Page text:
Editors who acquire nonfiction books and work closely with authors subscribe to ideas of factual accuracy, but are usually not trained journalists, meaning that they might be unfamiliar with the fundamentals of reporting and fact checking (there are some exceptions to this norm, including recently named publisher of Simon & Schuster and former New York Times writer Dana Canedy). Despite the common sense idea that books are the longer and more permanent version of magazine articles, there is an informal division of church and state between the worlds of book publishing and magazine journalism. The latter is subjected to rigorous fact checking, while the former is not.

There are some reasons for this, including that authors of books are more typically considered experts on their material, while a journalist writing a single article on a topic may not be held to that same standard. Further, magazines typically own the copyright to all pieces they publish, while a book’s copyright remains with the author. All of this contributes to the sense that the magazine is responsible for the accuracy of the words published in their pages, while for a book, it’s the author.

A spokesperson for Hachette Book Group, one of the “Big Five” publishing houses and the publisher of my book, shared this statement with me: “We do have procedures in place to ensure that certain nonfiction books and some fiction books are vetted for libel and other legal issues. Relevant facts may be reviewed during the vetting process as necessary.” But ultimately, the spokesperson emphasized, “The responsibility for the accuracy of the text does rest on the author; we do rely on their expertise or research for accuracy.”. . .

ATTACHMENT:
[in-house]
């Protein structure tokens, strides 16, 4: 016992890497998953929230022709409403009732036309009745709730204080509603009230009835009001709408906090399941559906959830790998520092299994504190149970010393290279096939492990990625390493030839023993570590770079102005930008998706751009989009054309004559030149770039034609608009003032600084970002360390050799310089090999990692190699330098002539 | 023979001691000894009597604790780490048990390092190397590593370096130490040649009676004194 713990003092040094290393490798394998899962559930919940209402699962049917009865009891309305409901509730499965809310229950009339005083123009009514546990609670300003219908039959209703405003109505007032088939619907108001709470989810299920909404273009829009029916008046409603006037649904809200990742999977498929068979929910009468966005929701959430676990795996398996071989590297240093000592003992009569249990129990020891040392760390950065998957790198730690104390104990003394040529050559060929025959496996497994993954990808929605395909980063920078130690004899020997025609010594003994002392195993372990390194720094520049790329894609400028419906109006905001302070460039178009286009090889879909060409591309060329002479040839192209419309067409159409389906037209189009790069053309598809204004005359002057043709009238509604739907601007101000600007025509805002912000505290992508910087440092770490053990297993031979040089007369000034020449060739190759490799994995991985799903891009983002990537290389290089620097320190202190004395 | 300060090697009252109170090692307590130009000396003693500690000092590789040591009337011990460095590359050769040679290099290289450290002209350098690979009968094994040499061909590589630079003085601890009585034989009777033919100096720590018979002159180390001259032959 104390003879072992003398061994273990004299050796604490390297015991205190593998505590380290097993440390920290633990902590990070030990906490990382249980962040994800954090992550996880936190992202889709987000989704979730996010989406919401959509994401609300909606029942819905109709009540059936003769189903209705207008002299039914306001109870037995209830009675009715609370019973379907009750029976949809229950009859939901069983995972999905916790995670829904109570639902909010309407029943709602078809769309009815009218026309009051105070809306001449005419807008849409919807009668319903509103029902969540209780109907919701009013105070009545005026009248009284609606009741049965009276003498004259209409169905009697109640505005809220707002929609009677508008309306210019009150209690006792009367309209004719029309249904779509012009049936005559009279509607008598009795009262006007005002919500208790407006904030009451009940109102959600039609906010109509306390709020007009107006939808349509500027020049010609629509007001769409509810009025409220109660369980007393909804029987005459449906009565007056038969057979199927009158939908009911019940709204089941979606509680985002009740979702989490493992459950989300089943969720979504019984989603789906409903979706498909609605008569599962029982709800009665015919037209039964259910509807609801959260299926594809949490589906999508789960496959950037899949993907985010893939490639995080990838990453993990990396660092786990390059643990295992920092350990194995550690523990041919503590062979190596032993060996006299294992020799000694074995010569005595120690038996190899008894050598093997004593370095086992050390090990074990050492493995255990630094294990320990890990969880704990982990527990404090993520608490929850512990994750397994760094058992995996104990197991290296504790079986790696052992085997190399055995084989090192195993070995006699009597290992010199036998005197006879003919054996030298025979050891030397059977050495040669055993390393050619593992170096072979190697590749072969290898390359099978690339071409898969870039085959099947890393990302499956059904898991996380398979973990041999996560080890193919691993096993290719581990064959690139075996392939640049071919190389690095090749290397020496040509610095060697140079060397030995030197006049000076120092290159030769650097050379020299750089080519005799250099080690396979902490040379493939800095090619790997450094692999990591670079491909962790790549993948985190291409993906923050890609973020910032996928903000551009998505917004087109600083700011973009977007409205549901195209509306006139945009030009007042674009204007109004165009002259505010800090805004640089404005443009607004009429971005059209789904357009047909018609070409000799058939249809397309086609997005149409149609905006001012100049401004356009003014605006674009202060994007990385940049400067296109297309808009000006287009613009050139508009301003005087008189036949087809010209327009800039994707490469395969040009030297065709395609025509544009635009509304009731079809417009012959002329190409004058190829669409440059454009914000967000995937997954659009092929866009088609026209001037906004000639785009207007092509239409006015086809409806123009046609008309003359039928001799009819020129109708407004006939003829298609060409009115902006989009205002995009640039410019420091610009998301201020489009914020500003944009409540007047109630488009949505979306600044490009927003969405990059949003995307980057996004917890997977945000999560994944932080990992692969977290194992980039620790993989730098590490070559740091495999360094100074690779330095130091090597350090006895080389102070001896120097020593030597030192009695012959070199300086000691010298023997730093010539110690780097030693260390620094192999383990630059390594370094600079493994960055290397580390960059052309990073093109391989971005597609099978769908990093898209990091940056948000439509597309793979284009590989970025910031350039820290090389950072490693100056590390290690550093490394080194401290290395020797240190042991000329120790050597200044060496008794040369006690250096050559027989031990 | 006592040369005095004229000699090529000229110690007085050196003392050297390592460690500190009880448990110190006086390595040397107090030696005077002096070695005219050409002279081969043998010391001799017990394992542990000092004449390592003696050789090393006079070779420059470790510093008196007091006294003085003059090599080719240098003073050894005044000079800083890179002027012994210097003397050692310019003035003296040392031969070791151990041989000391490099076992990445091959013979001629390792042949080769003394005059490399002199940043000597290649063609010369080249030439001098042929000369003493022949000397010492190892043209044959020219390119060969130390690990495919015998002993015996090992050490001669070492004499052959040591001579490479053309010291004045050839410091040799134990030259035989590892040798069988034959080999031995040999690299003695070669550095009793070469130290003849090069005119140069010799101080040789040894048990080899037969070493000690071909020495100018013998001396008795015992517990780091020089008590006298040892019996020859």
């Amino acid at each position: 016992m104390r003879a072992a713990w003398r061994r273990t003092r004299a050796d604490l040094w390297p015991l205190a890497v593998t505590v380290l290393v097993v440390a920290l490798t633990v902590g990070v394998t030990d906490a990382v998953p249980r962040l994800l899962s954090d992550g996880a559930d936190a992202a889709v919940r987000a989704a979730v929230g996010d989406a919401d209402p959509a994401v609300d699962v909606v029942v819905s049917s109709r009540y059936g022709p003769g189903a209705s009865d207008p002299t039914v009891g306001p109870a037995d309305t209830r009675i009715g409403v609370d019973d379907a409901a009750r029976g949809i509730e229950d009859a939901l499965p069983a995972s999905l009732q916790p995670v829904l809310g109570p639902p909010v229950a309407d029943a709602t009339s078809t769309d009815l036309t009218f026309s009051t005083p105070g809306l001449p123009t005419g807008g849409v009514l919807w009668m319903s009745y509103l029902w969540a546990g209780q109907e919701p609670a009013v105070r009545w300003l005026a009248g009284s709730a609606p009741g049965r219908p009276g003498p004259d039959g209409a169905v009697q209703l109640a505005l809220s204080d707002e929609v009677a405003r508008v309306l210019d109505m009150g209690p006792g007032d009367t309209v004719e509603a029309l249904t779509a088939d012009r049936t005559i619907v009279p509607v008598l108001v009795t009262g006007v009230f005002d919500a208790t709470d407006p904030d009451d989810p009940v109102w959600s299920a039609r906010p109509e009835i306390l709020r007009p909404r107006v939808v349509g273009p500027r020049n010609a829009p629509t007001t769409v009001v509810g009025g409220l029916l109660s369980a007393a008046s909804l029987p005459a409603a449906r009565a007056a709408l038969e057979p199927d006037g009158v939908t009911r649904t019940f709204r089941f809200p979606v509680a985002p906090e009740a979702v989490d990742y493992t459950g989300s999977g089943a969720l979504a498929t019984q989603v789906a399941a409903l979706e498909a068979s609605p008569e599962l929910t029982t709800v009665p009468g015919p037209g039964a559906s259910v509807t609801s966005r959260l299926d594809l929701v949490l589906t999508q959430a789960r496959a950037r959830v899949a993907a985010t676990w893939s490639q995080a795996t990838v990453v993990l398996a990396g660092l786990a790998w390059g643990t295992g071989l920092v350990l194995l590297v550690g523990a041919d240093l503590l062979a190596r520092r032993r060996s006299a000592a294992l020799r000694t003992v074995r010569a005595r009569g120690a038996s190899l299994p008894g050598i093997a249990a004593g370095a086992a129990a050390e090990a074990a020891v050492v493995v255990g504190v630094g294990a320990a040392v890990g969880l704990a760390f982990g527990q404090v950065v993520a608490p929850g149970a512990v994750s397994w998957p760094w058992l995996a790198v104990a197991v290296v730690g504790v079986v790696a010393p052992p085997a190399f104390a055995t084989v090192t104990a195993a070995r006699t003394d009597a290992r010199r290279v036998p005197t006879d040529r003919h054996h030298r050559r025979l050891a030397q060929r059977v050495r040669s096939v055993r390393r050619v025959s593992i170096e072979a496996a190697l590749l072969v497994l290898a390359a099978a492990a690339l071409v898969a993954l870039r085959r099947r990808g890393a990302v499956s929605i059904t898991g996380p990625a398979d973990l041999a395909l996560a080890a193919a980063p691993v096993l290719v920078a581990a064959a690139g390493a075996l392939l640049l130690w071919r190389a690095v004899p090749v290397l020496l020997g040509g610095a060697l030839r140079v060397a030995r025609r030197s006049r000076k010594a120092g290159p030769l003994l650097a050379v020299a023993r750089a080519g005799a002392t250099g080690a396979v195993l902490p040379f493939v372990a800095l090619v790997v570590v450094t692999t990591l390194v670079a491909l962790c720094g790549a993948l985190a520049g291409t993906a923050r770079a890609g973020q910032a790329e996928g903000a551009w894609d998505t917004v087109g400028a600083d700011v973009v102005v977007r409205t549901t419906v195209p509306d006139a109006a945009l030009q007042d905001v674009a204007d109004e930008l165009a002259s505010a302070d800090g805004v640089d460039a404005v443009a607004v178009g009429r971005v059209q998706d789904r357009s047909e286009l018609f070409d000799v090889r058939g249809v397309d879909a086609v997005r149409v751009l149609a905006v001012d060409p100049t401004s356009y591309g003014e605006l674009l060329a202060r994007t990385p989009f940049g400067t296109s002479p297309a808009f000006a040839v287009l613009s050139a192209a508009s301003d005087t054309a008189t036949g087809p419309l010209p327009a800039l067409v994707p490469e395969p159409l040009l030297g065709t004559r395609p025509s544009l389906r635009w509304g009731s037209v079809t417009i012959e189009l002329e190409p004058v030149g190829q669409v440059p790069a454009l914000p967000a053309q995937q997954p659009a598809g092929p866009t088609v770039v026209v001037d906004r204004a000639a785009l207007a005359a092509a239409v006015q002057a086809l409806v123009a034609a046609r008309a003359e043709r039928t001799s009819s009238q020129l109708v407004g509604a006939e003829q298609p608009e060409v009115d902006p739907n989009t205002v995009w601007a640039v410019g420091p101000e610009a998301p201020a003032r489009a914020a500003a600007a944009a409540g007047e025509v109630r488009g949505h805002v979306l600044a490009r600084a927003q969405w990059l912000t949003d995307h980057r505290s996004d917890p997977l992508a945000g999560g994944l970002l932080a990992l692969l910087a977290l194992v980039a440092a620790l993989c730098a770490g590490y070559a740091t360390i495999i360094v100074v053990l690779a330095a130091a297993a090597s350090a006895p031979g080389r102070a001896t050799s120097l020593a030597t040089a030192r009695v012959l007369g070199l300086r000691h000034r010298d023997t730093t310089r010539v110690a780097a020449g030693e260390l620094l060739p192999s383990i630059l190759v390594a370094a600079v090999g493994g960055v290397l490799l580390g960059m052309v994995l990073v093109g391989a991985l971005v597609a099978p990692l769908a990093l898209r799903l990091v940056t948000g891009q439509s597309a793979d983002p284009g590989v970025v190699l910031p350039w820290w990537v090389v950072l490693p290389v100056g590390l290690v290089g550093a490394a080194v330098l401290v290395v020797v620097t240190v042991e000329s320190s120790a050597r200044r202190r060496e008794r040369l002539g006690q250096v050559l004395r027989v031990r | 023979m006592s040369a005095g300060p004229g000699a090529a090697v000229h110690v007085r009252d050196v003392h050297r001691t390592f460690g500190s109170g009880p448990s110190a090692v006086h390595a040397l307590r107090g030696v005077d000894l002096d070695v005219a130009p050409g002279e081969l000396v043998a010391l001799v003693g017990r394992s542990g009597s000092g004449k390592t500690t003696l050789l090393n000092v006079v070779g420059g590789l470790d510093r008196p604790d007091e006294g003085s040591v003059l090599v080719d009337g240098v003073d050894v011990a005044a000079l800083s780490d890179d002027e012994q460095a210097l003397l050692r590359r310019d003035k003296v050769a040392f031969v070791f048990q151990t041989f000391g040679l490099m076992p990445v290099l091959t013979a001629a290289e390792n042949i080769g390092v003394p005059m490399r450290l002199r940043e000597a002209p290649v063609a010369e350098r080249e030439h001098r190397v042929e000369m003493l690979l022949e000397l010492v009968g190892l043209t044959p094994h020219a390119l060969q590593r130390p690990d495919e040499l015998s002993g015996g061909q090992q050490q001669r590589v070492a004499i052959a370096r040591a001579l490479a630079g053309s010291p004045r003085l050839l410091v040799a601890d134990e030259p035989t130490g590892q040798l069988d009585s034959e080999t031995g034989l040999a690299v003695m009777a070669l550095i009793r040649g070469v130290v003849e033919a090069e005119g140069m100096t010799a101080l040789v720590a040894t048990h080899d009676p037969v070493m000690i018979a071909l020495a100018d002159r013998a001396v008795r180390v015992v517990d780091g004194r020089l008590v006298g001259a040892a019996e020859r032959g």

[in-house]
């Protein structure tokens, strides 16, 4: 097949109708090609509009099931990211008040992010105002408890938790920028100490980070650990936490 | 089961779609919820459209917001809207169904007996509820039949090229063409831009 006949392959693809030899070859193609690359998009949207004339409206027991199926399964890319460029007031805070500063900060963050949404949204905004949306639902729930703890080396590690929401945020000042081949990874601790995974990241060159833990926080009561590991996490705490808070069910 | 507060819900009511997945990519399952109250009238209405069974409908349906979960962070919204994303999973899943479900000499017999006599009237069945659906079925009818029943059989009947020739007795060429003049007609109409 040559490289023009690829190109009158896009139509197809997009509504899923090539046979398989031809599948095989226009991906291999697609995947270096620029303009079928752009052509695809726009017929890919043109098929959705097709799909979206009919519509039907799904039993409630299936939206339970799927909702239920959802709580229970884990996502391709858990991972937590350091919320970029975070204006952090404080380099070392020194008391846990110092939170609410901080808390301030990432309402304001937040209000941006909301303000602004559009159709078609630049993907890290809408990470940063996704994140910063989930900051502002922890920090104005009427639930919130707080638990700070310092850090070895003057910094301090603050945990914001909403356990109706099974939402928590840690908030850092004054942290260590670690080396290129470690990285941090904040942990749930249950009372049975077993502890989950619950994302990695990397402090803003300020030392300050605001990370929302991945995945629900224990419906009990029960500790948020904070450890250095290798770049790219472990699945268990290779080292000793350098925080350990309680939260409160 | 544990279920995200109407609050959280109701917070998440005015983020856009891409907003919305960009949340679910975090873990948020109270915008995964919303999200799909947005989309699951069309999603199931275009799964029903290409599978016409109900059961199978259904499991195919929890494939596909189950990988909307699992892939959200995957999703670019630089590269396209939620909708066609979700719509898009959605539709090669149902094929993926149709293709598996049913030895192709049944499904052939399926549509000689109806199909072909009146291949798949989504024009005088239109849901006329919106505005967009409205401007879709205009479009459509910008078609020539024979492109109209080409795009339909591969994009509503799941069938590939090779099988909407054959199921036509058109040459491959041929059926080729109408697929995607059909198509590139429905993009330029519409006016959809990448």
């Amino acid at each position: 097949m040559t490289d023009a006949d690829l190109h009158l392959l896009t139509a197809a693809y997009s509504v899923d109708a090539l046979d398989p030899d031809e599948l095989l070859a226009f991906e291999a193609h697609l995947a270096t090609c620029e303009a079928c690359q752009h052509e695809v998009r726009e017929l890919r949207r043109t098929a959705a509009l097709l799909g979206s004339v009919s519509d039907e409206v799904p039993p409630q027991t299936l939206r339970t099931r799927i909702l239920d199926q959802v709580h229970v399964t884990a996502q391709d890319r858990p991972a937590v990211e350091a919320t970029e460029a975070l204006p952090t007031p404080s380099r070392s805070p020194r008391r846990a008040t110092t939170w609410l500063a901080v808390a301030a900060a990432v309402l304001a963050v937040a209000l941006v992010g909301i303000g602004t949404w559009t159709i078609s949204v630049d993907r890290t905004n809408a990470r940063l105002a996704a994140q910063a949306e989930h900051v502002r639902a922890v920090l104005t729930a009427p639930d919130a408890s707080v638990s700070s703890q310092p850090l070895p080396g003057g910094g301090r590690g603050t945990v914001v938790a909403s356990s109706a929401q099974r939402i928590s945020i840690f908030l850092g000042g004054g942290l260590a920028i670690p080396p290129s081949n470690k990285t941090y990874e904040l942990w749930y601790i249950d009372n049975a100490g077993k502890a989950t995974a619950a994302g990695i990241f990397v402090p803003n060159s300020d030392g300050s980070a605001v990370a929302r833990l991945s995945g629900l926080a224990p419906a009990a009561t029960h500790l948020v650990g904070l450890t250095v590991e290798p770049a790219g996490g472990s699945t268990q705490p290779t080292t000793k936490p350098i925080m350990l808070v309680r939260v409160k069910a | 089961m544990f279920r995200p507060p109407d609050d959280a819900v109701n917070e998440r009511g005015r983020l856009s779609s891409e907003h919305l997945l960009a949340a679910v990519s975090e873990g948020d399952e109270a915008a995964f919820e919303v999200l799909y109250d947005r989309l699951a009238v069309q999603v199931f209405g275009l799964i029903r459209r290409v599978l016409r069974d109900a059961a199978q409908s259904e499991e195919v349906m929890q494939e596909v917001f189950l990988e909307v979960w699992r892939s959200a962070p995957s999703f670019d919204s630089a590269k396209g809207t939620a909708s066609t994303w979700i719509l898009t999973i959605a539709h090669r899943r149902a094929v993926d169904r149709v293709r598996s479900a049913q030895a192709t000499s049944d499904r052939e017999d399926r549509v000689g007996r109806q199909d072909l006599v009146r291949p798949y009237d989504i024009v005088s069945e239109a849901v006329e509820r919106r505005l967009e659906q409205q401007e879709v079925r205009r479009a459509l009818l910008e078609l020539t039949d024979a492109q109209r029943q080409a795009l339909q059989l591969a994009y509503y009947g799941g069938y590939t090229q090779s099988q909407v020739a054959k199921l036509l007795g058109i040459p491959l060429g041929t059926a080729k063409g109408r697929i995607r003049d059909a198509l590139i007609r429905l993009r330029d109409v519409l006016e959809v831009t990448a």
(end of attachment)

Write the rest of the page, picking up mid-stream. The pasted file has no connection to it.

Yet readers and some editors often mistakenly believe that the fact checking of nonfiction books happens somewhere in the typical copyediting process, and in the case of more news-heavy or potentially controversial books, the legal process. But this is not so. These processes may catch contradictions of date and season, name misspellings, or, depending on the copyeditor, glaring errors in research, but they are fundamentally designed to make sure that the book is readable and won’t open the publisher up to lawsuits—not to ensure rigorous accuracy. . . .

Four authors I spoke to had, like me, hired a freelance fact checker to check their books either in whole or in part. Three of them found their own fact checkers, agreed on a rate, and paid their checkers directly without any assistance from their publisher. These fact checkers charged a fee ranging between $27-$45 an hour, or a flat rate of $2,000 to $10,000 depending on the book’s length, the checker’s experience, and the density of the reporting. $8,000-10,000 seems to be the going rate for a thorough and complete check by a checker who has previously checked a book published by a Big Five publishing house; this rate goes down to $3,000-5,000 for a younger checker working more collaboratively with the author. . . .

Meanwhile, the stakes of not fact checking books only continue to get higher, as it’s become easier and easier to destroy a book’s credibility with a few clicks.


Speak Your Mind